Saturday, September 18, 2010
Pretty blah young-ish YA. Near future, terrorism on the rise, paranoia and xenophobia. Sky's off-the-grid parents have raised her and her sister to be ethical, and when the department of homeland security starts rounding up citizens with Middle Eastern origins to imprison in internment camps, her family tries to help hide Kareem, a classmate of hers. I don't remember why I requested this- must have read a great review somewhere, but it was a disappointing book.
Friday, September 17, 2010
Oh, I loved this so much it is hard to write about it. Noel Streatfeild, my favorite writer, wrote this "autobiographical novel" about growing up the middle daughter in a family living in a vicarage in the years between 1910 and 1914. I am starting to cry as I type, it was so good. An absolutely unvarnished, clear eyed look into what must have been one of the last homes of it's kind- a kind of late Victorian life lived in the early 20th century, with all that was to come hidden from view, thank god. This really might be the best book I've read all year, all sentiment aside- absolutely magical, and unexpectedly devastating. I'm hunting down a copy to own. I love this book.
Beautiful, haunting novel. 17 year old Mariette Baptiste joins a convent in upstate New York in 1906, and her passionate faith disrupts the calm orders of the priory. Made for a fantastic book discussion!!!
This was wonderful beyond all reason. What seemed to start off as a stunt premise (the book's subtitle is My Worldwide Quest To Find My Best Childhood Friends, Knock On Their Door, and Ask Them To Come Out And Play) turned into one of the most satisfying adult non-fiction reads I've enjoyed in ages. Wallace has such an enjoyable voice, and what he discovers as he really does find friends from a well-travelled childhood honestly had me reading the last 100 pages simultaneously laughing and weeping. Fantastic.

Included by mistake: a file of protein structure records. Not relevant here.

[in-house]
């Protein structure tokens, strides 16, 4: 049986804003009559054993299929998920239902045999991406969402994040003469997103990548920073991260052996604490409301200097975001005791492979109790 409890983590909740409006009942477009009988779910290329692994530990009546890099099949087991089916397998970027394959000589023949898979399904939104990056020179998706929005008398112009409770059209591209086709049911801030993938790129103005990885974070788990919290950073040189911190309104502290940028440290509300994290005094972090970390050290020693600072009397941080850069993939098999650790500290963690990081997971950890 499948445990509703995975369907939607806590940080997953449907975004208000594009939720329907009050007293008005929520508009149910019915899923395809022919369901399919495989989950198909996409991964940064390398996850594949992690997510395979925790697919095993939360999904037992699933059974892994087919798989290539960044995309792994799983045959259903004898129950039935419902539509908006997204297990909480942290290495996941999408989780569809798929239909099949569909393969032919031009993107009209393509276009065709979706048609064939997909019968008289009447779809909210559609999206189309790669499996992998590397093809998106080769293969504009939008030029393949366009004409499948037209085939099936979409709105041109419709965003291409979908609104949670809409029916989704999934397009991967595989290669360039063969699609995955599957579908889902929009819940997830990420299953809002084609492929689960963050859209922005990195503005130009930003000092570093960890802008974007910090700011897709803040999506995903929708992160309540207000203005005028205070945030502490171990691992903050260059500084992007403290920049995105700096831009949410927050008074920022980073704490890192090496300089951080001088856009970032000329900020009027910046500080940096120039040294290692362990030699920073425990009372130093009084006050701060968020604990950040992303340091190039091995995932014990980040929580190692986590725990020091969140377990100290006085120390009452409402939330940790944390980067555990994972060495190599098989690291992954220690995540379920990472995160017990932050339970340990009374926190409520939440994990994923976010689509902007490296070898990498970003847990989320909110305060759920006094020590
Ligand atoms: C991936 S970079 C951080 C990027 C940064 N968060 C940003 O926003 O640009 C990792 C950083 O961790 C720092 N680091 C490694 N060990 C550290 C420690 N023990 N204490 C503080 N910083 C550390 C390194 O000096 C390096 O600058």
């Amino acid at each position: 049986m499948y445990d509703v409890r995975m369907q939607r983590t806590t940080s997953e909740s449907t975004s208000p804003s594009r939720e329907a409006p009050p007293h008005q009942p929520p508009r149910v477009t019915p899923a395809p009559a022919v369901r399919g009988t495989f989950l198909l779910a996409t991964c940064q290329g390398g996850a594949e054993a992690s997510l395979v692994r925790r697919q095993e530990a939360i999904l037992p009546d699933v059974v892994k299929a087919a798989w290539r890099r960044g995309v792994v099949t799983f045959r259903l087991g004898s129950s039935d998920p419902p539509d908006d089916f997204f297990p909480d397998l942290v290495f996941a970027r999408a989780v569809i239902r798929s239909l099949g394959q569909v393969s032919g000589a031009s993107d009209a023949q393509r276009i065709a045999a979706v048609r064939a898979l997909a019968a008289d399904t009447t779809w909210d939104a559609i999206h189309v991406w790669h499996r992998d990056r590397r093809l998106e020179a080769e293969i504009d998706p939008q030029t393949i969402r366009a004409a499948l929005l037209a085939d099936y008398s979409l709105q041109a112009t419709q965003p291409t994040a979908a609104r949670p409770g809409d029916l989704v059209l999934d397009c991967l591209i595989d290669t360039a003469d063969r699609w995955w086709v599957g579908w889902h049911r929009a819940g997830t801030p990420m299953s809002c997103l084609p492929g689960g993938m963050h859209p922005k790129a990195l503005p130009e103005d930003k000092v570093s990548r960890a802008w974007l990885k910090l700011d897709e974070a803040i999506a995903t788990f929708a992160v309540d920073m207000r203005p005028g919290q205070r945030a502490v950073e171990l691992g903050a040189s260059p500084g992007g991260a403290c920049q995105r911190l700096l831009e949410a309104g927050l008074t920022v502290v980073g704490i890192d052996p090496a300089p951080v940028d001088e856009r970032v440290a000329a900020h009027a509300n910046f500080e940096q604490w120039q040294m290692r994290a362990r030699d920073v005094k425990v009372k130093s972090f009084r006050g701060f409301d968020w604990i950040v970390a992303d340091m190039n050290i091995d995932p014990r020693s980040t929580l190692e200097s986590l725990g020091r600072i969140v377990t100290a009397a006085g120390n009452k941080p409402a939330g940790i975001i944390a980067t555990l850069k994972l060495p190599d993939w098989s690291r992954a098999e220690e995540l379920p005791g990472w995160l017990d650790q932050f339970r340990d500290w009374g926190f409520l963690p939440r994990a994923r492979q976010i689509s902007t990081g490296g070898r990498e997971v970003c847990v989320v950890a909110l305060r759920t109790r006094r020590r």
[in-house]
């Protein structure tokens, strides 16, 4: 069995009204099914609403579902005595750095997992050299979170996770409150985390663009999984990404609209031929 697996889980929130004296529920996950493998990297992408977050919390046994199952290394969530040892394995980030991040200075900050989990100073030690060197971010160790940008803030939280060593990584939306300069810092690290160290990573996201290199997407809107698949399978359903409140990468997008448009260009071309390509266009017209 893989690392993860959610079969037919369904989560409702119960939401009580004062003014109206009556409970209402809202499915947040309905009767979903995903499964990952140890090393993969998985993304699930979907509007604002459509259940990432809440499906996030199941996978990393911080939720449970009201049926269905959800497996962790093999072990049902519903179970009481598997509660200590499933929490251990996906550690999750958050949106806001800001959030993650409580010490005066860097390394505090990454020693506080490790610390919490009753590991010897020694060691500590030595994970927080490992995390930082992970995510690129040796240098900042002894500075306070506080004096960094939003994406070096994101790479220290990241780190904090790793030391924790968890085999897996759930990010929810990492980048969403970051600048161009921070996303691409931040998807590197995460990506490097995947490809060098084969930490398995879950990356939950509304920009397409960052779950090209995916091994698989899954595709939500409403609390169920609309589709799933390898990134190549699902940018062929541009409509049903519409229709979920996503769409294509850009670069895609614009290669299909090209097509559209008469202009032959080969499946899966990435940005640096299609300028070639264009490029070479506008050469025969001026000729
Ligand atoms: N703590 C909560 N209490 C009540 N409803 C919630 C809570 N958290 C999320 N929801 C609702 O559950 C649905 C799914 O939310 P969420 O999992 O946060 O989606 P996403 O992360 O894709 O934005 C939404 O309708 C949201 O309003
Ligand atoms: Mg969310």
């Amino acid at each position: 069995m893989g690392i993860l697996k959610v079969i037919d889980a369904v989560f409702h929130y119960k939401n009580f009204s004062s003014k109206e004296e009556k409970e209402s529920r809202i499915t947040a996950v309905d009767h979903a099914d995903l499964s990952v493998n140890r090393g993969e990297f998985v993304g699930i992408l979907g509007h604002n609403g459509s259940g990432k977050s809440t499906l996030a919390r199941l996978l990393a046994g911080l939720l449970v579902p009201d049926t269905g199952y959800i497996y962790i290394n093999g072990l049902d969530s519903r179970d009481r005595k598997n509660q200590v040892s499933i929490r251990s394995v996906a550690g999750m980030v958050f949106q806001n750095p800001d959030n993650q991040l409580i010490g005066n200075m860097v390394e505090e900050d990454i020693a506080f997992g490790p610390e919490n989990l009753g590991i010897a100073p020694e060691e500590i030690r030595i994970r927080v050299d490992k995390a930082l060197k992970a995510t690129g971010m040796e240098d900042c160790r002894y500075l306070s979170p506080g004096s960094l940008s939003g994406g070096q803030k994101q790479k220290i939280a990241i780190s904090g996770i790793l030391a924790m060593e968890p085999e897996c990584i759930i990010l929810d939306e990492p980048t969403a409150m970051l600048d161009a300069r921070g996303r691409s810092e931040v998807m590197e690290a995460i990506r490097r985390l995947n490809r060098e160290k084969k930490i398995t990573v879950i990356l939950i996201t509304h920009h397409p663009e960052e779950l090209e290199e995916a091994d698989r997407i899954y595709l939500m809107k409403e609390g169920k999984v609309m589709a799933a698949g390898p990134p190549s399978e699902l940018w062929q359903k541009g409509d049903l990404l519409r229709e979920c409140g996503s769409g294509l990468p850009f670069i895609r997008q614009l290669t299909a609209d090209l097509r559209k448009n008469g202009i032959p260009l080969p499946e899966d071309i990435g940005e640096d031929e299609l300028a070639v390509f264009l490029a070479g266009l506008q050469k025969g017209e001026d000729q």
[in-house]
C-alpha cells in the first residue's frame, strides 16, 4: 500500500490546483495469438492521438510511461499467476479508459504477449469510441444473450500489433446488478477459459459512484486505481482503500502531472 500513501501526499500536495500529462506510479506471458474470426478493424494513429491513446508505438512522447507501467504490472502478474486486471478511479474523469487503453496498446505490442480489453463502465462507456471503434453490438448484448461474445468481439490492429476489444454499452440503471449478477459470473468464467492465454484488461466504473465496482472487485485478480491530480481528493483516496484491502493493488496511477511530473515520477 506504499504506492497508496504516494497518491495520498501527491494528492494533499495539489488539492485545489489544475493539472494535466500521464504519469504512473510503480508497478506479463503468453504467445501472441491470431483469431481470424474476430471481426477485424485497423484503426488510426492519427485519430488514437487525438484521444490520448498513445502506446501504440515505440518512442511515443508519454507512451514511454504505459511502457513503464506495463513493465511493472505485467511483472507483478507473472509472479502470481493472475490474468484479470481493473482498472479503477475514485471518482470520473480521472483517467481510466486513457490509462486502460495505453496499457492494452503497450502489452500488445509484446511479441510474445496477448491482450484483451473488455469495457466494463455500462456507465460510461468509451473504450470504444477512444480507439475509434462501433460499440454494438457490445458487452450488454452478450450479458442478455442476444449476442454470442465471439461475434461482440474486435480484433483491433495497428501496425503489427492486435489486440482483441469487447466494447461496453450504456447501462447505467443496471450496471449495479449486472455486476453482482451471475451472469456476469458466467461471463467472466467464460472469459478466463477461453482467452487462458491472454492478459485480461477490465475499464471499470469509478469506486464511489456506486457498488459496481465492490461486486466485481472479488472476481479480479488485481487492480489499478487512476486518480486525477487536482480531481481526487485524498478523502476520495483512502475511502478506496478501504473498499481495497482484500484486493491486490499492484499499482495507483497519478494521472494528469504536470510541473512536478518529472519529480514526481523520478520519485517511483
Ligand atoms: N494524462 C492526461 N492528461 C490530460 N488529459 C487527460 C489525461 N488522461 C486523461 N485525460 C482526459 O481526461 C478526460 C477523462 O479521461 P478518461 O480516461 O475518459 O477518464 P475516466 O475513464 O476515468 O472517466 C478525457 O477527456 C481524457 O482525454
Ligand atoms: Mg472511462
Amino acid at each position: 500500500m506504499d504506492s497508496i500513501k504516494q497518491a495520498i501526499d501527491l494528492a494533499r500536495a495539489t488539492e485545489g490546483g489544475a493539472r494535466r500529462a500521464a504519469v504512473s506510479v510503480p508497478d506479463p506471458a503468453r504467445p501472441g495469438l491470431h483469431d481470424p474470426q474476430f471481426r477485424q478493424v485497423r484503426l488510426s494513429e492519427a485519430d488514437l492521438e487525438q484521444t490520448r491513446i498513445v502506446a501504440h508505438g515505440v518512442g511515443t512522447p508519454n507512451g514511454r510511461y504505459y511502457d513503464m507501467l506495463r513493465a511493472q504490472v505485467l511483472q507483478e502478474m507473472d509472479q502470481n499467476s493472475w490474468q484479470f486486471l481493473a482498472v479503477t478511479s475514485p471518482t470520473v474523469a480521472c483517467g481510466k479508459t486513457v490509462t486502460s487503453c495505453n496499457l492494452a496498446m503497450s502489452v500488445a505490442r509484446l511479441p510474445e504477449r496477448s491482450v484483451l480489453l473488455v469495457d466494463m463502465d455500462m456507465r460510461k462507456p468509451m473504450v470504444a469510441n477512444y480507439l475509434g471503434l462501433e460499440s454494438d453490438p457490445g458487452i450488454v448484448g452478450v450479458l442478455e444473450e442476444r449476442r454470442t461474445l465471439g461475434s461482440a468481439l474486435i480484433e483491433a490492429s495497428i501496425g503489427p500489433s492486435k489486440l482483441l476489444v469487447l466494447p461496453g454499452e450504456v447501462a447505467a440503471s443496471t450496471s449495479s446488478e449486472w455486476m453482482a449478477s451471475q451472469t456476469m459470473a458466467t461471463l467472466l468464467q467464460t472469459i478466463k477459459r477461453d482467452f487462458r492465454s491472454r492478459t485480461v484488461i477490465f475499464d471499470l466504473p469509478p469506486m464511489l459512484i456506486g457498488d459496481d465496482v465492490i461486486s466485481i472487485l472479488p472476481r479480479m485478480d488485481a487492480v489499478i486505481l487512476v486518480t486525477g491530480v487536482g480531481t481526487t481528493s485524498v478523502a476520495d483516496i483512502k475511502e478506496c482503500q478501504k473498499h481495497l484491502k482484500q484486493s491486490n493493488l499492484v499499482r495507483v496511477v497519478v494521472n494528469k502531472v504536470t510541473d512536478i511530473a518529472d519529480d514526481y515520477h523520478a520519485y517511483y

Beautiful photography- some amazing images I'd never seen from the enigmatic Billy Name, the photographer who chronicled the goings on at the Factory. n
Awful, LA noir-ish tough chick mystery. Plot holes you could fly a 747 through, and I didn't care if the heroine, Kinsey, lived, died, or dematerialized into a pluff of smoke. In fact, that would have made her (and the book) substantially more interesting, and would not have interfered with what passed for a logical storyline. Can't belive Grafton is up to U in the alphabet series- readers' appetite for shite seems insatiable.
Tuesday, September 7, 2010
One of my reading equivalents of comfort food- I read this over and over, and laugh myself silly every time. Pel and Ursula are one of my all time favorite fictional couples.
Fun, charming London chick-lit, from Sophie Kinsella's Very Short List of 5 recommended titles. Toby Dobbs inherits a large london house, and fills it with lodgers. 15 years later, he needs to move on in his life, and with a neighbor, starts trying to sort out how to get them all to move on to happier, fuller lives.
Fascinating, highly academic look at residential interiors in Georgian England and what sociological evidence can be gathered by studying household bills, inventories, architecture, and craftwork.
This was really wonderful- a bit dry in spots but it's been a while since I read any history, and this was a really satisfying, in-depth look at an era of great change. Lots about women's status, of course, and also looked at how changing politics and military issues affected interior design- the rage for Chinoiserie and Japanning, for example.
Really good, though provoking stuff- I even think I'll be able to use one chapter for the Jane Austen Book Club.